Controversial Structured Recess Discontinued
Parents spoke out against program last week.
A controversial recess program at the Martha B. Day School that featured structured recess for two out of five days each week has been overturned coming off the heels of parents voicing concern at last Tuesday’s Bloomingdale Board of Education meeting.
The program, which was devised by Principal Cheryl Mallen and the school’s physical education department, featured structured, supervised activities and games, such as "Red light-Green light," hula hoops, "Switcheroo" and "Spud" in assigned groups.
“They initiated a new playground program (in November) to see if it could help eliminate some of the little first aid problems that came up. It wasn’t as organized when you had the free play and they wanted to prevent any minor little problems that were coming up,” said Interim Superintendent of Schools Terrance Brennan. “The parents really wanted the free play, which is what we heard at the (board of education) meeting. We want to listen to the community, so I had a long chat with Cheryl and they’re going to change it. They’re going to go back to the free play.”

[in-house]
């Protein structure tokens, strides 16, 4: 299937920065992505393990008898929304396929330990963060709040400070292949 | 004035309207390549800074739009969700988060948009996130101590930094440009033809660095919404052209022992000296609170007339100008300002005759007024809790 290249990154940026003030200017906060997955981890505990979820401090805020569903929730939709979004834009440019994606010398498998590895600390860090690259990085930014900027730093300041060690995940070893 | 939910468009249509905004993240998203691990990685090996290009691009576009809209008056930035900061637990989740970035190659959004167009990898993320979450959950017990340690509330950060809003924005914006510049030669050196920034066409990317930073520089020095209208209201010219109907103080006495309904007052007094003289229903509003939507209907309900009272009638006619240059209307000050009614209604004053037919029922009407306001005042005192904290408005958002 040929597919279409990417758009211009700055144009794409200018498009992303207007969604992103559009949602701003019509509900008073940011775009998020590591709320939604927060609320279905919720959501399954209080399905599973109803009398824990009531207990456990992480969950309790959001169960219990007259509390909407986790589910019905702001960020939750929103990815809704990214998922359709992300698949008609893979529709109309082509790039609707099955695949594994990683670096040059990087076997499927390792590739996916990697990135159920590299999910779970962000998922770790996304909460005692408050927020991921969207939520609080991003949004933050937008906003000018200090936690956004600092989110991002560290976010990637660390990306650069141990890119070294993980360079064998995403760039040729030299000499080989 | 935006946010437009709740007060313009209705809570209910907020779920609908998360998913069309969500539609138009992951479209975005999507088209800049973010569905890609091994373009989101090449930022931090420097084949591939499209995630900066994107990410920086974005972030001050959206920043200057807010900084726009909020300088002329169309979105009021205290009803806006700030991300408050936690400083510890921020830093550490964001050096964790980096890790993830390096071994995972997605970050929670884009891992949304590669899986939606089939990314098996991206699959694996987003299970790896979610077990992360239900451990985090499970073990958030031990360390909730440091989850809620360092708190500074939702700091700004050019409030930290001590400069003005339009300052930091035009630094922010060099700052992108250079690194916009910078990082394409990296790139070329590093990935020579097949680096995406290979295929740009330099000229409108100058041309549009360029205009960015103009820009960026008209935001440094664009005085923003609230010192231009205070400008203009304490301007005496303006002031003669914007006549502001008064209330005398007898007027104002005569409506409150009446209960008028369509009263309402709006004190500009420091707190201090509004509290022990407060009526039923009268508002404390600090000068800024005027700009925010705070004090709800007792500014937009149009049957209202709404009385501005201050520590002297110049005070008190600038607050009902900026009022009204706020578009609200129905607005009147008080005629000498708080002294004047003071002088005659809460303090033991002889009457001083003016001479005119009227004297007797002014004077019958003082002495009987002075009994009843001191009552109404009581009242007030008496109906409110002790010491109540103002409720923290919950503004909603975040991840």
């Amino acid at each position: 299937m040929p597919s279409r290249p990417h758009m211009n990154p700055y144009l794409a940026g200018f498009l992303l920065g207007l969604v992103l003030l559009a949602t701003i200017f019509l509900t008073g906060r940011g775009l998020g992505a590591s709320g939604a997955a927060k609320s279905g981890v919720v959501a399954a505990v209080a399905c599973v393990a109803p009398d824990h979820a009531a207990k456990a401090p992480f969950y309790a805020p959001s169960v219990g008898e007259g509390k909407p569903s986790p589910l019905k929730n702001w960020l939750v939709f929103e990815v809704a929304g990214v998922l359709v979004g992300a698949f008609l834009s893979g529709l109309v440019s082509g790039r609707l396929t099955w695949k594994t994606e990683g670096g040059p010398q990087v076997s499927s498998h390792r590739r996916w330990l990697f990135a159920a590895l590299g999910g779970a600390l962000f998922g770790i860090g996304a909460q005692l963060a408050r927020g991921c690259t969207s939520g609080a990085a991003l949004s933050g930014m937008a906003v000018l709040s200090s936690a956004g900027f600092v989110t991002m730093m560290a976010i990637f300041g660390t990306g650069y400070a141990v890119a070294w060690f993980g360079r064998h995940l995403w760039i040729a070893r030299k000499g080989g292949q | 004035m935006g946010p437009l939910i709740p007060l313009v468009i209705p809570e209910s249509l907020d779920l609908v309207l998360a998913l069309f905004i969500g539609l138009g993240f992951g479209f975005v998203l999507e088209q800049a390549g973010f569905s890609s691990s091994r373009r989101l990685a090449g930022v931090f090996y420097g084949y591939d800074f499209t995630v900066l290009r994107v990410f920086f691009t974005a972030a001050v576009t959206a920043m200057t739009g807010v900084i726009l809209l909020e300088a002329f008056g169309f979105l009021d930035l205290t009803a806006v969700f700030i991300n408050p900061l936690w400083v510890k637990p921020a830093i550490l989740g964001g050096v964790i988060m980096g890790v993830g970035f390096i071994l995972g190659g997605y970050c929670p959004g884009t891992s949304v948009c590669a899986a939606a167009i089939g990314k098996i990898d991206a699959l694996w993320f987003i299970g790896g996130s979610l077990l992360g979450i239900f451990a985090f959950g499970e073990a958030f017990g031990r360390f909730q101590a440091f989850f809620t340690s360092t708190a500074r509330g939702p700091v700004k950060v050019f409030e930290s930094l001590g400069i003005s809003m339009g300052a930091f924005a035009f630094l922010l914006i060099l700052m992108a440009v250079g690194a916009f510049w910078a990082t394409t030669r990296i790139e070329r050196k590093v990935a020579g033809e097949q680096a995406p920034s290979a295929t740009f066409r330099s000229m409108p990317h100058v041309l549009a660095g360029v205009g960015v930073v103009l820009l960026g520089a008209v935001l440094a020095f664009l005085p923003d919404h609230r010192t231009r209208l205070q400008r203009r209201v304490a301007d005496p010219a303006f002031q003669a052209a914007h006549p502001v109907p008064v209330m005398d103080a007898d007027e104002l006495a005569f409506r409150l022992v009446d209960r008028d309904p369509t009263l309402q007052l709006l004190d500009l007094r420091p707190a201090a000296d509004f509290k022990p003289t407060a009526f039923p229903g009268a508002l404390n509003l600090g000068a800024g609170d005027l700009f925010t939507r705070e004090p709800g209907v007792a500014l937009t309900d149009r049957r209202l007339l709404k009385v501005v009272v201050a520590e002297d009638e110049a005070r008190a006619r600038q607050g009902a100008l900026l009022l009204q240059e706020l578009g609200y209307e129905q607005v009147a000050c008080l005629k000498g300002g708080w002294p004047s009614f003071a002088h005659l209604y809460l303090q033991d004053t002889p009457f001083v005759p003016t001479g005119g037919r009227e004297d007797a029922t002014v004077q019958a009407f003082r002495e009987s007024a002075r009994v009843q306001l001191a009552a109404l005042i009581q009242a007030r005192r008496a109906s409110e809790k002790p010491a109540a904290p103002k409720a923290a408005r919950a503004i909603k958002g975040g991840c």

Mallen confirmed that the program has been discontinued but declined to comment further.
Brennan stated on Monday that the district is looking out for the wants and needs of the entire community, most importantly, those of the district’s students and parents.
“We try to listen to the community. We’re here for them and we really want to give them what they want, as long as it fits in proper educational processes and structure and it’s good for the kids,” said Brennan. “This is a win-win. If that’s what they want, let’s give it to them. We listened to them and let them know that we care what they say, so that’s what we’re trying to do.”
Brennan remained optimistic that the move back to five days of free recess at the school will make everyone involved happy in the long run.
“We want to do the right thing by kids and if parents want the free play, that’s what they should have,” said Brennan. “Let’s hope that it works the best for everyone’s interests. I think it will.”